Keeping holiday memories (and those we miss) alive

“When we recall Christmas past, we usually find that the simplest things – not the great occasions – give off the greatest glow of happiness.”

― Bob Hope

When I was a little boy, my grandmother purchased me a tiny Christmas tree for my room. It stood proudly atop my dresser – probably all of 12 inches tall, with a handful of multi-colored lights interspersed between the artificial branches.

I can still remember the enjoyment I found sitting in the darkness of my bedroom – the only illumination coming from that little tree, while listening to the Alvin and The Chipmunks holiday cassette over and over again.

It was a solitary celebration I suppose, but to this day I still can remember how special it felt to have that little tree in my bedroom. It wasn’t the six and a half foot tree that stood in the living room for all to appreciate. No it was a tree just for me, purchased by someone who loved me immeasurably.

I’ve been thinking about that tiny tree a lot lately, no doubt because it reminds of me someone I miss dearly around this time of year. I consider myself truly blessed that I have so many wonderful memories from the past.

That’s the gift we should be sharing at our holiday tables – reliving treasured stories of holidays gone by with those we’re blessed to be creating new memories with in the present.

As long as the memories and the stories live on in our hearts and minds, those we miss during the holiday season will always be with us in spirit. So take this holiday season to share with your family and friends the joy and laughter you experienced many decades ago when everyone was a little younger, life was a little easier and people were only a phone call away.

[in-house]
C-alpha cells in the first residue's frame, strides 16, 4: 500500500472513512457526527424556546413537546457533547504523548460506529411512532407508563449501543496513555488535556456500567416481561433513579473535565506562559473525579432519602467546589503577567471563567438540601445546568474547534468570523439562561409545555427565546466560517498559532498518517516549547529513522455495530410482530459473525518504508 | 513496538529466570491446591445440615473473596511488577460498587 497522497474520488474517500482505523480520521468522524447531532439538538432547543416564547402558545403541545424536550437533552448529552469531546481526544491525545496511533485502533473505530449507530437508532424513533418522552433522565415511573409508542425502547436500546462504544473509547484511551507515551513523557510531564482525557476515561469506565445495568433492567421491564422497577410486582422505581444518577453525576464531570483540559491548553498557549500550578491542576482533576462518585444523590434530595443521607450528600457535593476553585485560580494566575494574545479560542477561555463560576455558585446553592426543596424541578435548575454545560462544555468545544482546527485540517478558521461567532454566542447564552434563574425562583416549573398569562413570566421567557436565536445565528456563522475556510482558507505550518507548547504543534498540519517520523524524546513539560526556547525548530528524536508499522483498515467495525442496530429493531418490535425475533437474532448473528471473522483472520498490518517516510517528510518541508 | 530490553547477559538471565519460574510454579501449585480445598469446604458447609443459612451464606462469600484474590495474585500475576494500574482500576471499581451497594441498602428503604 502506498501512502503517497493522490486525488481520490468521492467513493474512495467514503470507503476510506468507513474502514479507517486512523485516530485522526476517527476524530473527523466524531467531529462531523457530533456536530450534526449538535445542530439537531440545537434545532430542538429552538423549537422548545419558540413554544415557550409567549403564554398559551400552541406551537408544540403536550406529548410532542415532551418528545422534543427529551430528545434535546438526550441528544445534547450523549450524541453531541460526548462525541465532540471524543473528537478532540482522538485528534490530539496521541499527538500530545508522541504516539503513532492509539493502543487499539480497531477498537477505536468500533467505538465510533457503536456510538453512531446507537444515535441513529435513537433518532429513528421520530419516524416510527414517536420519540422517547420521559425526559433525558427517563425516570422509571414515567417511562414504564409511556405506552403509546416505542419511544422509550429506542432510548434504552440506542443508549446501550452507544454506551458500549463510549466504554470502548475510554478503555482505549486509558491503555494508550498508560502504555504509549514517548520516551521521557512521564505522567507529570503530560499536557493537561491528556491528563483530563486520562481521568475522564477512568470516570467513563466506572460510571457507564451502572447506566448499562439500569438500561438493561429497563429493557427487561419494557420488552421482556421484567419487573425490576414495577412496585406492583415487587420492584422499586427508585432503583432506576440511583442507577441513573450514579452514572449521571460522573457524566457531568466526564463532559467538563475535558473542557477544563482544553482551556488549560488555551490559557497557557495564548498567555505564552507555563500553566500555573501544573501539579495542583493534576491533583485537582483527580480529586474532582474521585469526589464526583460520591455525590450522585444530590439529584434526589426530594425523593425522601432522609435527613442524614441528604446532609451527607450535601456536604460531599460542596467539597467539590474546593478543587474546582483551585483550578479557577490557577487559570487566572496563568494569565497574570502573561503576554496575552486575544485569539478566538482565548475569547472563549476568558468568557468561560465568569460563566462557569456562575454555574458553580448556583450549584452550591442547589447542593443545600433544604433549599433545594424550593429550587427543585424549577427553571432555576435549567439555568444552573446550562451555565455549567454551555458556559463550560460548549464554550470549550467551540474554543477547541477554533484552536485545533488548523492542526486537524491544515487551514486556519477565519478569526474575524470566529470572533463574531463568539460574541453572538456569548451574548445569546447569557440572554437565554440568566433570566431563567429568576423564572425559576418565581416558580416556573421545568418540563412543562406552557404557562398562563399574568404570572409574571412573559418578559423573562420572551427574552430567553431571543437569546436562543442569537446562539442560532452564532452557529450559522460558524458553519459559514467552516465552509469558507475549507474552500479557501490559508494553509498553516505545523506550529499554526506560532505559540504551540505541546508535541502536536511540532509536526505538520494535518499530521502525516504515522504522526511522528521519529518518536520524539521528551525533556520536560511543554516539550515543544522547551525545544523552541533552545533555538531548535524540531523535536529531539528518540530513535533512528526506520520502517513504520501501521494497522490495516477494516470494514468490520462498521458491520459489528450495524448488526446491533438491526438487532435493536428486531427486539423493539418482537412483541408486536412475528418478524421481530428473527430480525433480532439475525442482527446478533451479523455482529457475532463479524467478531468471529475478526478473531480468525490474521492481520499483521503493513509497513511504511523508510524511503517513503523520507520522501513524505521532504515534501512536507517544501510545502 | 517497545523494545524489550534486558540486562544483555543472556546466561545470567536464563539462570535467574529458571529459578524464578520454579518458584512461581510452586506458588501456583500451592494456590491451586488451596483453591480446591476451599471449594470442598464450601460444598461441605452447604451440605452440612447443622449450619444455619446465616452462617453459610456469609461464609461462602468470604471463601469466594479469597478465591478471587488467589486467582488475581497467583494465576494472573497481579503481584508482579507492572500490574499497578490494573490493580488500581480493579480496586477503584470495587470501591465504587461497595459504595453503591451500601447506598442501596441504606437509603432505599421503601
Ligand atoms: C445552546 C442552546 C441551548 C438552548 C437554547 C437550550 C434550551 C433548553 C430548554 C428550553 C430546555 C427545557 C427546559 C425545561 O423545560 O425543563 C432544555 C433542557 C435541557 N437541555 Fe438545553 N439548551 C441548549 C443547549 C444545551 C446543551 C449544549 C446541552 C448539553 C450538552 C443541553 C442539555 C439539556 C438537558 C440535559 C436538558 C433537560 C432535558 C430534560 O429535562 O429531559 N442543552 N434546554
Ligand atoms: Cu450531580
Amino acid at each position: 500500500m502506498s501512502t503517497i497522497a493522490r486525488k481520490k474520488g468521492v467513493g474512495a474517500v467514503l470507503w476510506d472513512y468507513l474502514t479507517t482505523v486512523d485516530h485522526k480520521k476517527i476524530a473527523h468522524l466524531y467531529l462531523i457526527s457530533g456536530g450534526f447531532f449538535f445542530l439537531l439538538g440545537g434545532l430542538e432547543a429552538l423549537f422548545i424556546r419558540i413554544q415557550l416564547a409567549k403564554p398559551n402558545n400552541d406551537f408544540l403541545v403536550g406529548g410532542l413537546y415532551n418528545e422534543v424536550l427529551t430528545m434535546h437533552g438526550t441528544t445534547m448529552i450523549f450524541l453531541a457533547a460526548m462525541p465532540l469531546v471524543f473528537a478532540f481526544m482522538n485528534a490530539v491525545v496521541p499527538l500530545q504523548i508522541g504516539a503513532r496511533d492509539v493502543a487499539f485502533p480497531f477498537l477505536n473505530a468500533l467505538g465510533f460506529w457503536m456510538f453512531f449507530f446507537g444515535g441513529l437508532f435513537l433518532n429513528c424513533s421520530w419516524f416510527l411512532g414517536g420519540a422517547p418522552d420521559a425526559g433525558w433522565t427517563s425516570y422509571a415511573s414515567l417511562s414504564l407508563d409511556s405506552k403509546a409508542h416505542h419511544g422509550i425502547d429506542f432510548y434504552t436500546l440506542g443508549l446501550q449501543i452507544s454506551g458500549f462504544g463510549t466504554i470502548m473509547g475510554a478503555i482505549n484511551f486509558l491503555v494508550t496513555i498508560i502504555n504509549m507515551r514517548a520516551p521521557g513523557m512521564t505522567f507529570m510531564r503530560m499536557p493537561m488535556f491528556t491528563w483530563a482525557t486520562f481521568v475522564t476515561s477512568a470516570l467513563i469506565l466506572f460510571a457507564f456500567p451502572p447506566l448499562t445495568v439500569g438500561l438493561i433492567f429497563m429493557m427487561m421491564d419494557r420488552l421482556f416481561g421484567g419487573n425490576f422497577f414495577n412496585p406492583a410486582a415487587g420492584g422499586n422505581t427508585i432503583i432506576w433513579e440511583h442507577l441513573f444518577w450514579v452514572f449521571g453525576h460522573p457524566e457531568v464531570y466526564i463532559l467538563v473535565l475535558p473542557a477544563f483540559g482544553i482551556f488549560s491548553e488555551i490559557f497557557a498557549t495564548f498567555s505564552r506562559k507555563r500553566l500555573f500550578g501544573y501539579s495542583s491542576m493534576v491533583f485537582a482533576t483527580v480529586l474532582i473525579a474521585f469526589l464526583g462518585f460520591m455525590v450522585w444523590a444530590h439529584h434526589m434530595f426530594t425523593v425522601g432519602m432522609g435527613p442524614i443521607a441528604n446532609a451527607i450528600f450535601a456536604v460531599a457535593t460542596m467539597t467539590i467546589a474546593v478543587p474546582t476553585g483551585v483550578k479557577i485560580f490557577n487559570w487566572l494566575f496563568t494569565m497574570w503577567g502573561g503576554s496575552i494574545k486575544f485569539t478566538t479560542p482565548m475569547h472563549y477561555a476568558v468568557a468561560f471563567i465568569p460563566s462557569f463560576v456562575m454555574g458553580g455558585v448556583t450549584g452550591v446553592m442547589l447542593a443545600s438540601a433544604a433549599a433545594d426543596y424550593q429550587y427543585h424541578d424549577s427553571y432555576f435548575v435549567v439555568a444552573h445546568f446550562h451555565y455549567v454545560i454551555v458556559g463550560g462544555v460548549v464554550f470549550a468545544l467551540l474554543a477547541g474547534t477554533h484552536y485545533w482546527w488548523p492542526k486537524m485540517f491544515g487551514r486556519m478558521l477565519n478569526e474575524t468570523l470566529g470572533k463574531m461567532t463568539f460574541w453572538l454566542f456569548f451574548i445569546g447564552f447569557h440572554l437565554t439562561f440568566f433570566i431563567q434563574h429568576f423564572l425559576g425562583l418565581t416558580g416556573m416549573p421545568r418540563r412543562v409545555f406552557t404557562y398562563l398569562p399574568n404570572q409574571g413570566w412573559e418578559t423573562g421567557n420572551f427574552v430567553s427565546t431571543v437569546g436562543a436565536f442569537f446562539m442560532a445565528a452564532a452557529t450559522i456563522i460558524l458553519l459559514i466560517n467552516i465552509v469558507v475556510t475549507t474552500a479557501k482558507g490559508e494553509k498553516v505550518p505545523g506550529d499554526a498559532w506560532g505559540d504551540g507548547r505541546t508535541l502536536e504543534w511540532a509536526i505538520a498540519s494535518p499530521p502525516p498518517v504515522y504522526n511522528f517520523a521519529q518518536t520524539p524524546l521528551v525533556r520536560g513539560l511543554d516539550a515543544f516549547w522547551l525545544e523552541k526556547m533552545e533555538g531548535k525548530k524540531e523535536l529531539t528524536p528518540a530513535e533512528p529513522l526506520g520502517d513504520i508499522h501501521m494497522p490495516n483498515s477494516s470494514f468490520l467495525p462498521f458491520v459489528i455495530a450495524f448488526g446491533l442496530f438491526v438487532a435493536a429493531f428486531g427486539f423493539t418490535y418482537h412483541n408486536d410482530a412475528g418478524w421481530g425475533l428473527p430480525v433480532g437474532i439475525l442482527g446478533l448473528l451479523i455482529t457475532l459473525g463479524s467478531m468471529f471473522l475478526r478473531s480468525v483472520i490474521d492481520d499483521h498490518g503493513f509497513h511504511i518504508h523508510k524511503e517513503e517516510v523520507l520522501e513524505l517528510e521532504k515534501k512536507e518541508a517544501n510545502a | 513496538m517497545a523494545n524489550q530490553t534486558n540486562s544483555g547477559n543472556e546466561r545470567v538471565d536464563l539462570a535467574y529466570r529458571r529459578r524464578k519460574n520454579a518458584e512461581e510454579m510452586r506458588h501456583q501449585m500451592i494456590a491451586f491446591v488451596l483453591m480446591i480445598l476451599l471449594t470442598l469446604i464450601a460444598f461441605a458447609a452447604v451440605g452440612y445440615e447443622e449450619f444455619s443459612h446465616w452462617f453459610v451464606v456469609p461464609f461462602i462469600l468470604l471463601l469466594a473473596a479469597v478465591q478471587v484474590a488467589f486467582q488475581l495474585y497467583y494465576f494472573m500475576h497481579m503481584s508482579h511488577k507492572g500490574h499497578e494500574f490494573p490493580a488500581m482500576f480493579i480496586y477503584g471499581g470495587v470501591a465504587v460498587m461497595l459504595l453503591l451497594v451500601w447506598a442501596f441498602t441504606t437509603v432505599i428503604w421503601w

Happy Holidays!


One thought on “Keeping holiday memories (and those we miss) alive

  1. Craig- When our kids were young we made treks to the gulf coast every year to be with our parents. (We were lucky they lived in the same county) We loaded all the gifts (including bikes from Santa one year) into the car and hauled them back again, just so our kids would always have that connection to their grandparents. One year, when our kids were grown and only one of each set of grandparents was left, we made the trip just hours before my dad was rushed to the hospital. We stopped at the hospital to check on him and visit, then continued to my mother-in-law’s house where we always had dinner on Christmas Eve before mass. That night, after church, it started snowing. Six miles from the beach, at the tip of Texas, it snowed 11 inches over the next twelve hours. Our grown children built snow men and we lingered at my husband’s mother’s for hours until the roads improved.
    That Christmas remains one of the most beautiful Christmas memories any of us have. And, sadly, the last Christmas my mother-in-law was to be with us.
    You are so very right, Craig. Living deep and wholly in the spirit of the moment is how the best memories are made.
    Thanks for sharing your heart with us, always.
    And blessings to you and yours this holiday.

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